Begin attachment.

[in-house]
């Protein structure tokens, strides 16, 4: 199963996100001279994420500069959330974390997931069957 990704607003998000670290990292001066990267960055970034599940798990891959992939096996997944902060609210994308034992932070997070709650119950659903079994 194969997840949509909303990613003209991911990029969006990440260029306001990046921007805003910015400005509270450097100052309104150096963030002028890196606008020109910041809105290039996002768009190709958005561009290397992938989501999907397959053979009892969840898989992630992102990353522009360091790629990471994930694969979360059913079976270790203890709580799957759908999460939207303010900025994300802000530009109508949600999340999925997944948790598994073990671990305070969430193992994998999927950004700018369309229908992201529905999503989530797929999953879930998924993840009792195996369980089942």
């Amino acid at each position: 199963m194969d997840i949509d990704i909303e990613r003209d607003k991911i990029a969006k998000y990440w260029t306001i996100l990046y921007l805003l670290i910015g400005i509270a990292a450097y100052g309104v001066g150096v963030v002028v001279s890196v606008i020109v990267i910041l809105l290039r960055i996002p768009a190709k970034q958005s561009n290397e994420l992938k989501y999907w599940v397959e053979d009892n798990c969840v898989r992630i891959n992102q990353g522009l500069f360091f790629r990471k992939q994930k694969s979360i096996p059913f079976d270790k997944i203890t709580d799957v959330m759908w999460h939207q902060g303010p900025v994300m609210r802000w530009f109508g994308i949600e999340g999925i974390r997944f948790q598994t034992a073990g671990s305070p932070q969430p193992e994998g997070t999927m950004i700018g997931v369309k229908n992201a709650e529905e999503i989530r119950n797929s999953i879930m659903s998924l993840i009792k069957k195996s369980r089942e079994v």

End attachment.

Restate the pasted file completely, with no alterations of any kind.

[in-house]
């Protein structure tokens, strides 16, 4: 199963996100001279994420500069959330974390997931069957 990704607003998000670290990292001066990267960055970034599940798990891959992939096996997944902060609210994308034992932070997070709650119950659903079994 194969997840949509909303990613003209991911990029969006990440260029306001990046921007805003910015400005509270450097100052309104150096963030002028890196606008020109910041809105290039996002768009190709958005561009290397992938989501999907397959053979009892969840898989992630992102990353522009360091790629990471994930694969979360059913079976270790203890709580799957759908999460939207303010900025994300802000530009109508949600999340999925997944948790598994073990671990305070969430193992994998999927950004700018369309229908992201529905999503989530797929999953879930998924993840009792195996369980089942």
């Amino acid at each position: 199963m194969d997840i949509d990704i909303e990613r003209d607003k991911i990029a969006k998000y990440w260029t306001i996100l990046y921007l805003l670290i910015g400005i509270a990292a450097y100052g309104v001066g150096v963030v002028v001279s890196v606008i020109v990267i910041l809105l290039r960055i996002p768009a190709k970034q958005s561009n290397e994420l992938k989501y999907w599940v397959e053979d009892n798990c969840v898989r992630i891959n992102q990353g522009l500069f360091f790629r990471k992939q994930k694969s979360i096996p059913f079976d270790k997944i203890t709580d799957v959330m759908w999460h939207q902060g303010p900025v994300m609210r802000w530009f109508g994308i949600e999340g999925i974390r997944f948790q598994t034992a073990g671990s305070p932070q969430p193992e994998g997070t999927m950004i700018g997931v369309k229908n992201a709650e529905e999503i989530r119950n797929s999953i879930m659903s998924l993840i009792k069957k195996s369980r089942e079994v």